Survey Casts Doubt on Big Data, Hadoop Efforts
A rule of thumb in markets like consumer electronics is don’t be an early adopter; wait until the vendor works out the kinks in its product and go with a later, more mature version.
The same could be said for the growing number of big data initiatives as well as Hadoop distributions used by a growing number of enterprises: A survey of more than 100 senior executives found that about three-quarters are dissatisfied with their big data and analytics deployments.
The findings released this week indicate “a huge unmet need for better analytic tooling to enable companies to glean the full value of the data,” concluded the survey released by “Big Data 2.0” vendor Actian Corp. The findings are especially troubling since the survey also found that 61 percent of respondents consider data their most valuable company asset.
The May 2015 survey of 106 executives, IT leaders and data scientists across industries ranging from healthcare to banking highlight shortcomings in Hadoop. It found that “painful trial and error has revealed that traditional database technologies are failing to deliver on analytical workloads, so they have turned to Hadoop for help.”
While Hadoop has proven to be “a very cost-effective place to store massive amounts of data, most are finding it’s too immature to manage enterprise-grade, high-performance analytics jobs,” Ashish Gupta, Actian’s senior vice president of business development, stressed in a statement releasing the survey results.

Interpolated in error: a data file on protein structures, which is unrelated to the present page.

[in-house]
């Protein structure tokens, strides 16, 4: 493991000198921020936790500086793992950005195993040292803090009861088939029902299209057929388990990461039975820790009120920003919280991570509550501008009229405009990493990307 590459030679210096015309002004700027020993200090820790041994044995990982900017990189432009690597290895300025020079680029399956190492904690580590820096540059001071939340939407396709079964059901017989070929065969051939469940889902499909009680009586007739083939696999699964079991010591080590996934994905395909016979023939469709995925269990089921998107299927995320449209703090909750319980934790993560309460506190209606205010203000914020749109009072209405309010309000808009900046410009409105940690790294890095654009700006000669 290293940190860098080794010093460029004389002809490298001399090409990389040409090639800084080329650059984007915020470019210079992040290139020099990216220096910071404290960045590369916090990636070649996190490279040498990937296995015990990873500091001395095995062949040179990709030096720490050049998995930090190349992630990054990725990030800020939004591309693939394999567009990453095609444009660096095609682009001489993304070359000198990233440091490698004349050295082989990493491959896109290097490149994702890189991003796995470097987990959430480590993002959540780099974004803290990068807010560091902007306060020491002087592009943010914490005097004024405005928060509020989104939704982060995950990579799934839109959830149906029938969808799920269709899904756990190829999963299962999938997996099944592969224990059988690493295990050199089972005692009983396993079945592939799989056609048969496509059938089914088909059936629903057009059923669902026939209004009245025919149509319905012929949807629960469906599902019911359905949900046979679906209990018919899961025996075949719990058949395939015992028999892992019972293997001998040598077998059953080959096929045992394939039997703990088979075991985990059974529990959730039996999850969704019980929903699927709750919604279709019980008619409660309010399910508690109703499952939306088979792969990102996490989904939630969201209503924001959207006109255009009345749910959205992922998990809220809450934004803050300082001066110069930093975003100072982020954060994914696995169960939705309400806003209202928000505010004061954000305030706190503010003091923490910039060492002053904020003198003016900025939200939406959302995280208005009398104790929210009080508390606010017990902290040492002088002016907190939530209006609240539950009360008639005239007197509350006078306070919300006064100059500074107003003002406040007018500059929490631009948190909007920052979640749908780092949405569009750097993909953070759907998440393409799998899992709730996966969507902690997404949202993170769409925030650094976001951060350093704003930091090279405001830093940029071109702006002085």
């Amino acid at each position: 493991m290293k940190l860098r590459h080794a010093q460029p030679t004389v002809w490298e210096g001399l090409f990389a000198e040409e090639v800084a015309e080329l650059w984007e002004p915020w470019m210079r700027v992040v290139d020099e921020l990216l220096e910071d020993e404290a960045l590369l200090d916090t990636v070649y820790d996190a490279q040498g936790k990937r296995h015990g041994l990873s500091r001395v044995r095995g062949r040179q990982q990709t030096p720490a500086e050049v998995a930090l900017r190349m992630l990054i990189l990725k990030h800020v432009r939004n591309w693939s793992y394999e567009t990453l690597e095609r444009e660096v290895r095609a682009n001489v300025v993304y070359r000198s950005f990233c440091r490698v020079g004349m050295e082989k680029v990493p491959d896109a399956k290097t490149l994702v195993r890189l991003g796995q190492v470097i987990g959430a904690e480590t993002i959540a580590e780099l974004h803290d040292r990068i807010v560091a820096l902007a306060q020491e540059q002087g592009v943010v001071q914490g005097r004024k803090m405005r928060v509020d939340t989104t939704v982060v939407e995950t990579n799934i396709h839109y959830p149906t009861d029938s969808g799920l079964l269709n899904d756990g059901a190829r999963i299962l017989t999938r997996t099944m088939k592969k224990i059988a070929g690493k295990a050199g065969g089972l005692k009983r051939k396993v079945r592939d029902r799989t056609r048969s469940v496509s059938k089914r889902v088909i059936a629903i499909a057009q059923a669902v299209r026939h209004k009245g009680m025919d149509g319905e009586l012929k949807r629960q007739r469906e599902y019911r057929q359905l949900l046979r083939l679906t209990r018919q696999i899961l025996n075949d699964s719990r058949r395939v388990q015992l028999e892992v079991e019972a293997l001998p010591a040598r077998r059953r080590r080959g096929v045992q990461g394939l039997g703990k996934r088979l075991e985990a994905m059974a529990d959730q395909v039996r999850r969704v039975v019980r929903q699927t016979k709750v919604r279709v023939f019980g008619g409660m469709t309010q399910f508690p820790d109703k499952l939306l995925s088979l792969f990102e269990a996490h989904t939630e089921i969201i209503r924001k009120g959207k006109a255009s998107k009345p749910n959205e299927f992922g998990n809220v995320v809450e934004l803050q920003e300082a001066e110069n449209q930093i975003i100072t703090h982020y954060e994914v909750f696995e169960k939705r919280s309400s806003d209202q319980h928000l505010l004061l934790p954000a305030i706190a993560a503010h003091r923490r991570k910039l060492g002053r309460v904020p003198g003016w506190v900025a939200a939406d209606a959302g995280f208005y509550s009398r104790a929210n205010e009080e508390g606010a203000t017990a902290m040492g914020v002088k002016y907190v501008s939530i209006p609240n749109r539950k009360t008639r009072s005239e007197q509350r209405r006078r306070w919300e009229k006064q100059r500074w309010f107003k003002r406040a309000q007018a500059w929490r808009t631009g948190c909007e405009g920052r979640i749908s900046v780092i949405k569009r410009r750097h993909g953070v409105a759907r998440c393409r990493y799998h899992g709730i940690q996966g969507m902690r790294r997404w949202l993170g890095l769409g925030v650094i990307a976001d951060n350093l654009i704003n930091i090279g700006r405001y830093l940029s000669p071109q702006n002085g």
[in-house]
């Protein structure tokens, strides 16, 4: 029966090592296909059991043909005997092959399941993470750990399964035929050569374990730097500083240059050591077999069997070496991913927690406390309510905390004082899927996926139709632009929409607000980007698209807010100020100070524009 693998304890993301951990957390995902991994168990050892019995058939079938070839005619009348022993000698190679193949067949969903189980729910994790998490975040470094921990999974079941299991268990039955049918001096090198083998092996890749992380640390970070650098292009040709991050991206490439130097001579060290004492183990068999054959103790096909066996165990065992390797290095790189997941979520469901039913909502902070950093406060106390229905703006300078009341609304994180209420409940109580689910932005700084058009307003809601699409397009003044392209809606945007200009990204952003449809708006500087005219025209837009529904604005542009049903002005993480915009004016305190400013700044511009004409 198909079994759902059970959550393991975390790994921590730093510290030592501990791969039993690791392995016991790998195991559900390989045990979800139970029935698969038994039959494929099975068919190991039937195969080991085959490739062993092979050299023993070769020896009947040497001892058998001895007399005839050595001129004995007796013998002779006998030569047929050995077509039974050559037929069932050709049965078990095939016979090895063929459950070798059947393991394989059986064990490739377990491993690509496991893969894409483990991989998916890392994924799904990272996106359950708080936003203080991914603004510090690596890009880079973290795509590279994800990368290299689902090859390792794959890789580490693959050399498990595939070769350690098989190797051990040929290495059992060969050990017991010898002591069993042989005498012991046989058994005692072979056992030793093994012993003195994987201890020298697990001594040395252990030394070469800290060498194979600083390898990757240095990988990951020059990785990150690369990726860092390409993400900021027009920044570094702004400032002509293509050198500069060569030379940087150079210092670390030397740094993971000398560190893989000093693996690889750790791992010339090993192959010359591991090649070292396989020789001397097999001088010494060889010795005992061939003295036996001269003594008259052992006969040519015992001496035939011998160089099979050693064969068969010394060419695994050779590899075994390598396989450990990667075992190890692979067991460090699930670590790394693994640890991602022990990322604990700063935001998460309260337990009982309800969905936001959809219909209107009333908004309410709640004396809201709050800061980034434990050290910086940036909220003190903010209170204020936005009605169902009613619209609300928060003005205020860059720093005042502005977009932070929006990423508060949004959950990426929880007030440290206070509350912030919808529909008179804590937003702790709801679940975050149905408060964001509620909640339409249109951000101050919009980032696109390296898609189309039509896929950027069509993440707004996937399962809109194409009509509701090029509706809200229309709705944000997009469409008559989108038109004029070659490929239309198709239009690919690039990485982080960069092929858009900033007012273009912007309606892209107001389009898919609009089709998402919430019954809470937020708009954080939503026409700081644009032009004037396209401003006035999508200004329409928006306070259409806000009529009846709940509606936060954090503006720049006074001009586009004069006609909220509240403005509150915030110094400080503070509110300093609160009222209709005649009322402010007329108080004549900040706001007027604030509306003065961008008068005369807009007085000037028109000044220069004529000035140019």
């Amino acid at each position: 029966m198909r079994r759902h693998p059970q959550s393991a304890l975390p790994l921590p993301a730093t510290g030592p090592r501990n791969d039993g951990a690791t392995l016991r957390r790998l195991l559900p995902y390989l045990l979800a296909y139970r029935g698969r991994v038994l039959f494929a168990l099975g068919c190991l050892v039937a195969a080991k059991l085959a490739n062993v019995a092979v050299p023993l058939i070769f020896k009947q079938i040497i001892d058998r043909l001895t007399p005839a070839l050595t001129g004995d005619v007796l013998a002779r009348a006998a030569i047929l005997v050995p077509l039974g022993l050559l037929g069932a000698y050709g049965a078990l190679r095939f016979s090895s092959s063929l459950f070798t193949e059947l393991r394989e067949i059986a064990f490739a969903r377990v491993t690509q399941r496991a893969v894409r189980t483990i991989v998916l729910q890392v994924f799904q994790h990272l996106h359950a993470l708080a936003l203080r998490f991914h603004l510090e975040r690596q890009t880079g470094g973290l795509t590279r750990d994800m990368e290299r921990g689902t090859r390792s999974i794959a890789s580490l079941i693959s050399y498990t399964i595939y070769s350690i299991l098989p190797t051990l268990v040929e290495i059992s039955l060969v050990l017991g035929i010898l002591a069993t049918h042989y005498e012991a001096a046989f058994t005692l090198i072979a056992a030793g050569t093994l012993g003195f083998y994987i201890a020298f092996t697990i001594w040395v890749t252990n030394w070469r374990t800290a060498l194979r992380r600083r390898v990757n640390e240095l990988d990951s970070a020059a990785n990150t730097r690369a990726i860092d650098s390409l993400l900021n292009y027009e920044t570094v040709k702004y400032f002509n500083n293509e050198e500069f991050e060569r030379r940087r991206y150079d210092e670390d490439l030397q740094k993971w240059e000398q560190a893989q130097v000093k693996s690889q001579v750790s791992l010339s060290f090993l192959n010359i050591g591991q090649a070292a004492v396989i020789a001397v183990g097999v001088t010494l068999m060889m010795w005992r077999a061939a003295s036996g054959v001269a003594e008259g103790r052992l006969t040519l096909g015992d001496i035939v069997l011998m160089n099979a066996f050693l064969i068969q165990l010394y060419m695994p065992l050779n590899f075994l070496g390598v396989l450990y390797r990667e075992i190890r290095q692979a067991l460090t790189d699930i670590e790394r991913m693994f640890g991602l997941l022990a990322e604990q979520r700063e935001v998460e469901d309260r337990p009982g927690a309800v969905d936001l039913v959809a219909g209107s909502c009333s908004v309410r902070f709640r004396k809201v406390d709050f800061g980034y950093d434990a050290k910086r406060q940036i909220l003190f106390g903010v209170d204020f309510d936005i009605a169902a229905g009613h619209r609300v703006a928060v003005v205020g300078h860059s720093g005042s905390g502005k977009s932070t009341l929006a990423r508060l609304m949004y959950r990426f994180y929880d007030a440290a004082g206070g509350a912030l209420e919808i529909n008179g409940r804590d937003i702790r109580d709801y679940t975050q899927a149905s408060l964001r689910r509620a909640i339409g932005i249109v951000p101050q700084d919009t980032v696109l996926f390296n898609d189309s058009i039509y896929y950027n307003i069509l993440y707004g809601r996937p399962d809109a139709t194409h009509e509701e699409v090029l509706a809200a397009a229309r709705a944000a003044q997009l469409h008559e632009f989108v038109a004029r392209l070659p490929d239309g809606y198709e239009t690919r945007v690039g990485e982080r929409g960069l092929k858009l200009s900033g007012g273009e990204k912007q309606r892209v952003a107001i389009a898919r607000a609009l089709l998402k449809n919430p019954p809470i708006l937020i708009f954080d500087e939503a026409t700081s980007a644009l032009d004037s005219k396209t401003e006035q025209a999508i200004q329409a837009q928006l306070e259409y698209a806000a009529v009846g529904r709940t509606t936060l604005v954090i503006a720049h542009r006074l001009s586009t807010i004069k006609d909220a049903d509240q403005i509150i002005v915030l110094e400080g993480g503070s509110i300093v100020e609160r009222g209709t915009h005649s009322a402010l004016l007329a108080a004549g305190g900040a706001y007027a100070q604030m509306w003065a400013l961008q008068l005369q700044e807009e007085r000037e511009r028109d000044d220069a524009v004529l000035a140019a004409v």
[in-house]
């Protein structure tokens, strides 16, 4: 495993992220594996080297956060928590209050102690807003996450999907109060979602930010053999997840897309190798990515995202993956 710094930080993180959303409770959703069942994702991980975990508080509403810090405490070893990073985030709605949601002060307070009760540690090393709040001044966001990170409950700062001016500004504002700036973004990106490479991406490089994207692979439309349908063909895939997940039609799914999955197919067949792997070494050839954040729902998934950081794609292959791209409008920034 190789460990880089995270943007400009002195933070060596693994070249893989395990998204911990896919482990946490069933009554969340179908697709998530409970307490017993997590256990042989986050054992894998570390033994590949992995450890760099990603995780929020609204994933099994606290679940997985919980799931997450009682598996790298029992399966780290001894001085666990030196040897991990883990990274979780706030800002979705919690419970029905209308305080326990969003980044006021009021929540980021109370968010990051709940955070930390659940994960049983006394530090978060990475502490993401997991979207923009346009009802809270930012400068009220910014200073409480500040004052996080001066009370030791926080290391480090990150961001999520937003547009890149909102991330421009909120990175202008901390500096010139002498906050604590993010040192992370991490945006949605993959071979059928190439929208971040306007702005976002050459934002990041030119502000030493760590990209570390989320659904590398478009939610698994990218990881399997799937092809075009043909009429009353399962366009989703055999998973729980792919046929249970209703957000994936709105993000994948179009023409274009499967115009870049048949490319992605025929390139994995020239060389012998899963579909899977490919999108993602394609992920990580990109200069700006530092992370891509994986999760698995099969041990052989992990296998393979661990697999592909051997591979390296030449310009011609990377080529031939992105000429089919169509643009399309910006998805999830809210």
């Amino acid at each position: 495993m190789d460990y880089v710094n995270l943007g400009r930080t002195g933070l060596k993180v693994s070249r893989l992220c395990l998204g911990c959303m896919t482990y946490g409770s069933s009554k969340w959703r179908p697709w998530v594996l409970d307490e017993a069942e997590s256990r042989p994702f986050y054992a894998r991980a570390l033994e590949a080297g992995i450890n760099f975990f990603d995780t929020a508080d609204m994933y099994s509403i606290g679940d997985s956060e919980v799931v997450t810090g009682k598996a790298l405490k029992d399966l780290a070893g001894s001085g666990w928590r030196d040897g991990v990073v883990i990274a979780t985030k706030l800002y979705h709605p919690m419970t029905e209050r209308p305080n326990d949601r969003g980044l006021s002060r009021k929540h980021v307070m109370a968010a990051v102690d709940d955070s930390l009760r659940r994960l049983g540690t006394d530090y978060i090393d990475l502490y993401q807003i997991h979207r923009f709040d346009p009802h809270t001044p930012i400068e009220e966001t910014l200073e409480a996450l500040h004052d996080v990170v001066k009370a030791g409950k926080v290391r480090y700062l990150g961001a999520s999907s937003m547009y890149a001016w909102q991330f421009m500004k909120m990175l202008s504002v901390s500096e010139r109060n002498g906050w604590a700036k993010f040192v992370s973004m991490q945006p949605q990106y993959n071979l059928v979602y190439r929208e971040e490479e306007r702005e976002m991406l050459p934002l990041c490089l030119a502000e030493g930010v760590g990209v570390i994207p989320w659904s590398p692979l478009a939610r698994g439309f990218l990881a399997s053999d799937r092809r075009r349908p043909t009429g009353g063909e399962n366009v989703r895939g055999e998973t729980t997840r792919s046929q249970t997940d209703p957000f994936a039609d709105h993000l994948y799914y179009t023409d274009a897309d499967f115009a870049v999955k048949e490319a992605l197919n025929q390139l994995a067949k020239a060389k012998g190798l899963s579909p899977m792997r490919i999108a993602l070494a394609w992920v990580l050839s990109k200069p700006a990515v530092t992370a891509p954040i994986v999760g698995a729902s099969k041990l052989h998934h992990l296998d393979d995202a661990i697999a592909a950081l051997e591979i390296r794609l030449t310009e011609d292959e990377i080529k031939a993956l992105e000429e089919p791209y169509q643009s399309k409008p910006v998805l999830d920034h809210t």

Just over half of respondents said Hadoop could improve existing enterprise data analytics, but surprisingly only about 5 percent were asking for it. A limiting factor, the survey found, is the growing data analytics skills gap. Hence, enterprises tend to stick with what they know—in this case, primarily SQL—”to break into Hadoop.”
Along with a lack of Hadoop skills, some respondents said the framework requires “tooling to make it more enterprise-grade, secure and fast.” Forty percent said one thing they would change to would be making Hadoop data accessible via SQL and business intelligence tools.
The survey also found heavy investment by organizations in time and resources in leveraging Hadoop “because they know that their current way of managing analytical workloads won’t cut it,” said Gupta. That stakes are high: More than 25 percent of CEOs surveyed said a failed big data project is a “fireable offense” for CTOs or CIOs.
In a separate blog post, Gupta argued that “industrialized SQL analytics” are playing a greater role in plugging the current gap between analytics expectations and reality.
For example, 40 percent of data scientists and business analysts said SQL remains their primary analytics tool. In the future, the majority of those surveyed said they want to “broaden data access across their company to enable data-driven decision making [while] more than 40 percent want to improve connectivity between data stores and IT systems to enable more people to run analytics,” Gupta noted.